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New Eastern Europe: Interview with Moldovan Vice-Prime Minister, Eugen Karpov

Interview with Eugen Carpov, Deputy Prime Minister of the Republic of Moldova, in charge of Reintegration. Published on the website of New Eastern Europe, on 19/11/2013

Interviewers: Damien Dubuc and Sébastien Gobert. The interview was conducted on 08/11/2013

 

Vice-Prime Minister of the Republic of Moldova, Eugen Karpov. Photo: Damien Dubuc
Vice-Prime Minister of the Republic of Moldova, Eugen Karpov.
Photo: Damien Dubuc

DAMIEN DUBUC AND SÉBASTIEN GOBERT: A number of Moldovan citizens have decided to leave regions administered by the Moldovan government to move to the Transnistrian-controlled territory. Apartments, gas and food are much cheaper there. This phenomenon strongly contradicts the official policy of your government to make Moldova attractive for Transnistrians. Is the Moldovan policy of reintegration heading towards failure?

In Moldova, the population has the freedom to decide where they want to live. What is important to me is that we follow the principle of territorial integrity of the Republic of Moldova. If we talk about a family moving from, let’s say, Doroțcaia to Dubasari – these two cities are both in the territory of the Moldovan State. If you ask me about moving from Doroțcaia to Ukraine, it would be another issue. You have to know that a lot of people move from Tiraspol to Chișinău and I can assure you that there is a significant amount of people moving from the Transnistrian region to the right bank (outside the Transnistrian-controlled territory). The younger generation is looking for opportunities to study. The universities and educational institutions are in Chișinău; and there are no obstacles for them to move to Chișinău.

We understand that young people from Transnistria look for education and work rather in Moscow than in Chișinău…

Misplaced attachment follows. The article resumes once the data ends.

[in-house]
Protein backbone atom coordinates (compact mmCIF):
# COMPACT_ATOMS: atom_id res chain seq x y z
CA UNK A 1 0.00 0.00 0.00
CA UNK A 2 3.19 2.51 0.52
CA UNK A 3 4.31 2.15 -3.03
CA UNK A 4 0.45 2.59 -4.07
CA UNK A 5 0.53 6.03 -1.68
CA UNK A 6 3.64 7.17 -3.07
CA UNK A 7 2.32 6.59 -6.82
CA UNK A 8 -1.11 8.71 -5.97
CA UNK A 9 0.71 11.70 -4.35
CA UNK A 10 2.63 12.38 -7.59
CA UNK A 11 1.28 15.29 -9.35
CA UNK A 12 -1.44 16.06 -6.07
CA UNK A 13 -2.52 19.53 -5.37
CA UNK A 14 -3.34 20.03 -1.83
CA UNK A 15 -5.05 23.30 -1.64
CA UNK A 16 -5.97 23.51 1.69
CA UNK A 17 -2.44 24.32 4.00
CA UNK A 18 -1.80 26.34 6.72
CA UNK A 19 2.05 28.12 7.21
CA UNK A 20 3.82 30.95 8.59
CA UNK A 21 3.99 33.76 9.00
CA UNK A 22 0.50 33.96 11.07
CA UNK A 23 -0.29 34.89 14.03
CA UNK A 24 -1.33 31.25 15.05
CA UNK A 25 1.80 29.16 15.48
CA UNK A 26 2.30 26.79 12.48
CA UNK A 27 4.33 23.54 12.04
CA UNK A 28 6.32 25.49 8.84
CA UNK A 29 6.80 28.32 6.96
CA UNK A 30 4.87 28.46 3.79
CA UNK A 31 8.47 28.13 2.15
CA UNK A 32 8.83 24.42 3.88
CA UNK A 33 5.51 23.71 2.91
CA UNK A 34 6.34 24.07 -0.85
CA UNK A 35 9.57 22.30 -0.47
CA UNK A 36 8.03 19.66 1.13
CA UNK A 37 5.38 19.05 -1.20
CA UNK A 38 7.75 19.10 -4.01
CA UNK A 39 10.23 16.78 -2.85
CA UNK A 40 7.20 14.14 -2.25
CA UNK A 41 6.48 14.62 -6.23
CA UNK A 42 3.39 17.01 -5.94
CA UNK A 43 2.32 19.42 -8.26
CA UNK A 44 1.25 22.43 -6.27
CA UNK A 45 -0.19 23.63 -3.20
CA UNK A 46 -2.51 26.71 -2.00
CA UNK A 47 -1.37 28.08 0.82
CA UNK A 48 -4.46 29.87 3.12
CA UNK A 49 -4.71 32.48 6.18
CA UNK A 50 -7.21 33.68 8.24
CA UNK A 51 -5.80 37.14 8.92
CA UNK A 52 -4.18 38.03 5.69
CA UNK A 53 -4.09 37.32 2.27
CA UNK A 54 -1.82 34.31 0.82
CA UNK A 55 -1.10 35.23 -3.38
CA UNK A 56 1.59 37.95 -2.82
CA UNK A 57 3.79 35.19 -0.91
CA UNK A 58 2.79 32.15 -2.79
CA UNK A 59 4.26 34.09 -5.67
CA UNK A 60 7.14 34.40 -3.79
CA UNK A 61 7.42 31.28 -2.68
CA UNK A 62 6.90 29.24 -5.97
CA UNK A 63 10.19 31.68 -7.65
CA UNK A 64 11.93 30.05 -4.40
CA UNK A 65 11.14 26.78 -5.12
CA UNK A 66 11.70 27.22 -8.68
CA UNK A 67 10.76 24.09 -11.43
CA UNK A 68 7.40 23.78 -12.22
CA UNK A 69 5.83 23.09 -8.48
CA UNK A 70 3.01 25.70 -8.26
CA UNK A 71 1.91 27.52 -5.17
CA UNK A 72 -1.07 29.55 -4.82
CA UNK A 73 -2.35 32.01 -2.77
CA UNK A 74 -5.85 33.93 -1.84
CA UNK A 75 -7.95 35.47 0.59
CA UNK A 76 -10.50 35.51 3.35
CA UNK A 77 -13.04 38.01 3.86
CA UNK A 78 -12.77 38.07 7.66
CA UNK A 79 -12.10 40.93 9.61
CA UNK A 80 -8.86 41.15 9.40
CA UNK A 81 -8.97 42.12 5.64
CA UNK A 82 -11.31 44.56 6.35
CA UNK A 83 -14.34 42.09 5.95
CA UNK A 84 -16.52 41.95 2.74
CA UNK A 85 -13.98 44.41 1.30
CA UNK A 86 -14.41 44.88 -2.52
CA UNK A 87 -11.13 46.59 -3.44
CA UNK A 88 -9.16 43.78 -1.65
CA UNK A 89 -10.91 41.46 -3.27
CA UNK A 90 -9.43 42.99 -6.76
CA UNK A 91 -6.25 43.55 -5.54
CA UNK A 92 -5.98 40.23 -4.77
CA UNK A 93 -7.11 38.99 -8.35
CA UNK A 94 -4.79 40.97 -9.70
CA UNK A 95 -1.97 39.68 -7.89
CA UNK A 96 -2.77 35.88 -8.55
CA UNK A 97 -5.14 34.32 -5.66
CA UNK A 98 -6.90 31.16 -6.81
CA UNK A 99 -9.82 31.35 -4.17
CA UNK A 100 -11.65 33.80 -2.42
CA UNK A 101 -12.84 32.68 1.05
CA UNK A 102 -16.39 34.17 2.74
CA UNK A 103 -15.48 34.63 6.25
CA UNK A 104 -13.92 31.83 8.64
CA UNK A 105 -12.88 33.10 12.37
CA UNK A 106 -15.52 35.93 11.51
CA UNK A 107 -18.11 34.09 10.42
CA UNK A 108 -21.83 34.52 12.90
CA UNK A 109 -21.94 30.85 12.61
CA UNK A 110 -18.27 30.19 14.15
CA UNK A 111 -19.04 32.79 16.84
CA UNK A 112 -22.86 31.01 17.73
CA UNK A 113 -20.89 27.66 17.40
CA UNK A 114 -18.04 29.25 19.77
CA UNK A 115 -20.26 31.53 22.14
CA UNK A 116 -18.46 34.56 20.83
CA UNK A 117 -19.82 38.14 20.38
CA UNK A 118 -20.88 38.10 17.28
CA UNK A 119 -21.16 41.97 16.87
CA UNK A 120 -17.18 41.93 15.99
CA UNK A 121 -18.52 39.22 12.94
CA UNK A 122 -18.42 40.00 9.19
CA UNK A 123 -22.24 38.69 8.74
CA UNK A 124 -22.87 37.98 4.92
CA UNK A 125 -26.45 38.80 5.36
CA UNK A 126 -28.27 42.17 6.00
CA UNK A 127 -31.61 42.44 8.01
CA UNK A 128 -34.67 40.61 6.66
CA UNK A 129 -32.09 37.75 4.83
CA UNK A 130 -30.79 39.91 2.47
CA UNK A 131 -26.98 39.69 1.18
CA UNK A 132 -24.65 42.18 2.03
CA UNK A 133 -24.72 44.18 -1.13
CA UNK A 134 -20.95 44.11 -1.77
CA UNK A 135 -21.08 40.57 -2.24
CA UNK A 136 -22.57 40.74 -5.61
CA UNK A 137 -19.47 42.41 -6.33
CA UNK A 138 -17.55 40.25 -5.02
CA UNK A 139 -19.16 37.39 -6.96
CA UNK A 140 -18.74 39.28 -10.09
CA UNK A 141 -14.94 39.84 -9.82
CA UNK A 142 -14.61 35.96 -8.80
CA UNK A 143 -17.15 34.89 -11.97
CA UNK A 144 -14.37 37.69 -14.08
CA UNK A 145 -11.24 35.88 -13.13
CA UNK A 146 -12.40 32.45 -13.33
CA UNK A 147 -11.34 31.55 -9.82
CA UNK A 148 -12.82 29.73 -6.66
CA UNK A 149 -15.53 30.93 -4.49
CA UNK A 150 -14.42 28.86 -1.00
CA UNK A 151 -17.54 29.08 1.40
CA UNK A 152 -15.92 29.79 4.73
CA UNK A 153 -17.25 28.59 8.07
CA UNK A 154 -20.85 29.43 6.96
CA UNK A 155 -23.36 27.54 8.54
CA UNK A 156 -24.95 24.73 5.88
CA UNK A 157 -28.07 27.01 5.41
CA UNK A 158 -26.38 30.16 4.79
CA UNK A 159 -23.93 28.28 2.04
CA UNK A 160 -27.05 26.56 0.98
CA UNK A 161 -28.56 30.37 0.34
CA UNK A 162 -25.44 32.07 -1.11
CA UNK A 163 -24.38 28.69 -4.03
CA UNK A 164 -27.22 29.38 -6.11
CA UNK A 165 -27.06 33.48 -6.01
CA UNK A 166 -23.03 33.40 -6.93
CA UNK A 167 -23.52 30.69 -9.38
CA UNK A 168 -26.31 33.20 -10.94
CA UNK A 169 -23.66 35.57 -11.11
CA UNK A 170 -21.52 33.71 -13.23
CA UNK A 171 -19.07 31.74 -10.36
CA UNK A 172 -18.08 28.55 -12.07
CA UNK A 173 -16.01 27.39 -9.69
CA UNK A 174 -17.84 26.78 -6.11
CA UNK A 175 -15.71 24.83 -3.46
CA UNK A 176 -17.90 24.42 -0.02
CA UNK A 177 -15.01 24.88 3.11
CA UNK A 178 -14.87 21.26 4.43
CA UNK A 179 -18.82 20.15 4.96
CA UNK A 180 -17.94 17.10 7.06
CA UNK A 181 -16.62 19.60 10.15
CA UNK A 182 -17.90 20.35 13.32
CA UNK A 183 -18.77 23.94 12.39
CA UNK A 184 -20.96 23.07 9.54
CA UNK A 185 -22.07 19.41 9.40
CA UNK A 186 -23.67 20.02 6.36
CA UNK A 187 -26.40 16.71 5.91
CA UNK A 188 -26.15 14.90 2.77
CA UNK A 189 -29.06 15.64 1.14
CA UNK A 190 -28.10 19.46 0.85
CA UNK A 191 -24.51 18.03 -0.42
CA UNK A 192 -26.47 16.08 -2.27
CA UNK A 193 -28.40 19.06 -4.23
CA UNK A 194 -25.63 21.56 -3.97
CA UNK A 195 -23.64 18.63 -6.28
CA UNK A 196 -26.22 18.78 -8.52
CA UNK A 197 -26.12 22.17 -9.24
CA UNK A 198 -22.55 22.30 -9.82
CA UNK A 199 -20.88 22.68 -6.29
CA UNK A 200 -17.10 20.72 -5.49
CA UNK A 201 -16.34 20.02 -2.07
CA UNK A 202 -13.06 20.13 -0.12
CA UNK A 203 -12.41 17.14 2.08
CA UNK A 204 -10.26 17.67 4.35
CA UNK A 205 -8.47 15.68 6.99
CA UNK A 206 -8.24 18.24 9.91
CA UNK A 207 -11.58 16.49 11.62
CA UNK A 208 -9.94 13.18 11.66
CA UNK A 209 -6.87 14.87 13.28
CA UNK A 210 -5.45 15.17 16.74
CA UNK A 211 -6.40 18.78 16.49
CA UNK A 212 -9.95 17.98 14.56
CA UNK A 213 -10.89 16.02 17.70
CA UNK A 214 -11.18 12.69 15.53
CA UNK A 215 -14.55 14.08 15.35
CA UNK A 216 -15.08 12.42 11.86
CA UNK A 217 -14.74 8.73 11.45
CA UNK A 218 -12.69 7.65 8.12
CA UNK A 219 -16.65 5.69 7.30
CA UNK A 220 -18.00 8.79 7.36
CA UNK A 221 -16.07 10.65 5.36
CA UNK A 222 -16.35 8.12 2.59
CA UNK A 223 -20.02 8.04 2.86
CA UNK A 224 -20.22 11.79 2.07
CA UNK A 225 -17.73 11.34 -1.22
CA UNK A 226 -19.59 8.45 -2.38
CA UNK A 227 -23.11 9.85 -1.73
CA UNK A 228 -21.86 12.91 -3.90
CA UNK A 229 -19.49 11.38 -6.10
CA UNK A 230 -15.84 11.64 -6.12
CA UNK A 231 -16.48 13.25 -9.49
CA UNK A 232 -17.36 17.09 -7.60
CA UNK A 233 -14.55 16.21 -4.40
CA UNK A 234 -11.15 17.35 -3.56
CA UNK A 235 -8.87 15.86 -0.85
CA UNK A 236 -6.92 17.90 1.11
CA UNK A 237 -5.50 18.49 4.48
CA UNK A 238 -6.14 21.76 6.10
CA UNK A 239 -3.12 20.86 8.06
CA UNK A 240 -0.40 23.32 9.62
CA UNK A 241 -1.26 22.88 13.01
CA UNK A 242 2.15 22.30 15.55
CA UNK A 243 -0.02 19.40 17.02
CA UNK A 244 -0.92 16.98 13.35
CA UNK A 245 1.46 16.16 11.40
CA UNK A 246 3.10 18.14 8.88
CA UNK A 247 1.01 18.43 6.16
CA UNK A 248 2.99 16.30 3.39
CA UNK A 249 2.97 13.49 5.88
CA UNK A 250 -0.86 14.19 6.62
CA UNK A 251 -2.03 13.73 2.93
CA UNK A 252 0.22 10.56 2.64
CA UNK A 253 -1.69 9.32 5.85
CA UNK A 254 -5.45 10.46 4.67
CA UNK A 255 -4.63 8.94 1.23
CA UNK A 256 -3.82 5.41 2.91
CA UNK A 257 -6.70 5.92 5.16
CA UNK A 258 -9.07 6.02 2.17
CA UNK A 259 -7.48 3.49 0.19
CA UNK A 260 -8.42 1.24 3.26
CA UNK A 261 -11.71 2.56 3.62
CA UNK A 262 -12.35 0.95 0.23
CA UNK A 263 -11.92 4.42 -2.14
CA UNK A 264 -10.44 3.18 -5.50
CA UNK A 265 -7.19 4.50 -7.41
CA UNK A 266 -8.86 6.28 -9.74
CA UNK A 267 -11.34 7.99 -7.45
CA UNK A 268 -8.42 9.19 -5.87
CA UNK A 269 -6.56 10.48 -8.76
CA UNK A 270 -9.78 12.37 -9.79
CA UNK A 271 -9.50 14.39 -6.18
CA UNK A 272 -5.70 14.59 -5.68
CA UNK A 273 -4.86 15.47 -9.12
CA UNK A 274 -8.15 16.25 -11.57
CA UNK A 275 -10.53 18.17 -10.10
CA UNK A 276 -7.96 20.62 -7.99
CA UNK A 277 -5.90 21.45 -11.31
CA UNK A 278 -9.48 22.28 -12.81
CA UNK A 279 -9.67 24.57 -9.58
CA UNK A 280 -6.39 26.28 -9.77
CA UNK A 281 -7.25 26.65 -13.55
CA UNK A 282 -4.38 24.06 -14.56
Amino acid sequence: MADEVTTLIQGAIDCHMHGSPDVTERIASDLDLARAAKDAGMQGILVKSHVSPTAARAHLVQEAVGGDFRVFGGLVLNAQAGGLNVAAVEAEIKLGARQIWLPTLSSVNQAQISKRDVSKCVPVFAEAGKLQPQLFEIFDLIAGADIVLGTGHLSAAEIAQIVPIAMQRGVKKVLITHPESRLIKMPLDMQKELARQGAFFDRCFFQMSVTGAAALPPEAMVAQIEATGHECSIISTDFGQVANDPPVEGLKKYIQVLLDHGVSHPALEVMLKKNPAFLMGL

It is possible to do it in Moscow. But also in Kyiv or in Bucharest. My parents are from the Transnistrian region, from a village in Slobozia district. I went to school in Chișinău. Then I studied in a Chișinău university. Then I attended a post-graduate program in Bucharest. It means no obstacle at all for people from Transnistria. The prime minister, Iuri Leanca, studied in Moscow at the Institute of International Relations.

There is a widespread opinion that were Russia to come and ask for the Transnistrian debt to be paid, the Transnistrian authorities would have two months to live before bankruptcy. What would be your reaction?

This is a topic to be discussed with Russia. I have no answer as to why the Russian Federation is delivering gas without receiving money. There is no other similar case. Economically speaking, it does not make sense. In any case, the right bank of Moldova is paying for its bills. We have no outstanding debt in regards to our gas consumption; with the exception of a small amount which remains a matter of discussion, about three million dollars. But it is a historical debt from the first years of independence and we are resolving this small matter with Russia. We are developing our country by creating possibilities, opportunities and economic development. In Transnistria, the philosophy is different. They just receive money from Russia and they are simply managing the process of spending that money.

Do you believe that initialling and signing of the Association Agreement with the European Union is one of the ways to achieve your goals?

I am convinced that we need a new level of cooperation with the EU. EU Integration is a priority, there is no alternative for Moldova. The aspirations of our population are connected to European standards: freedom, quality of life, development, progress and security. With the EU, we see a model that is functioning. On the other side, we see different proposals from the Russian Federation, such as the Customs Union or the Eurasian Union. Yet we are members of the Community of Independent States. And we see that the cooperation mechanisms in the CIS are neither fruitful, nor functional.

Yet we do know that the process of European integration is a painful one. Do you really believe that the Association Agreement and the Europeanisation of Moldova will be beneficial to your citizens?

The Association Agreement opens new possibilities. First of all, one of its components is the Deep and Comprehensive Free Trade Agreement (DCFTA), which is going to establish a new cooperation with European markets.

That is precisely the point. Because of the DCFTA, Moldovan businesses will be faced with more competition with European products.

Yes, but according to the agreement, there are different periods of transition for different types of products. Some periods range from five to nine years of transition. This means that establishing the DCFTA will not affect immediately, let say negatively, the Moldovan economy. Plus, it is very good for Moldovan companies to improve their standards of quality, transparency and the technologies of production. This is the only possibility. Otherwise, we would remain a country that produces low-quality products and be dependent on the markets that are interested in these kinds of products. We have to make some sacrifices in order to build standards that are in line with European standards.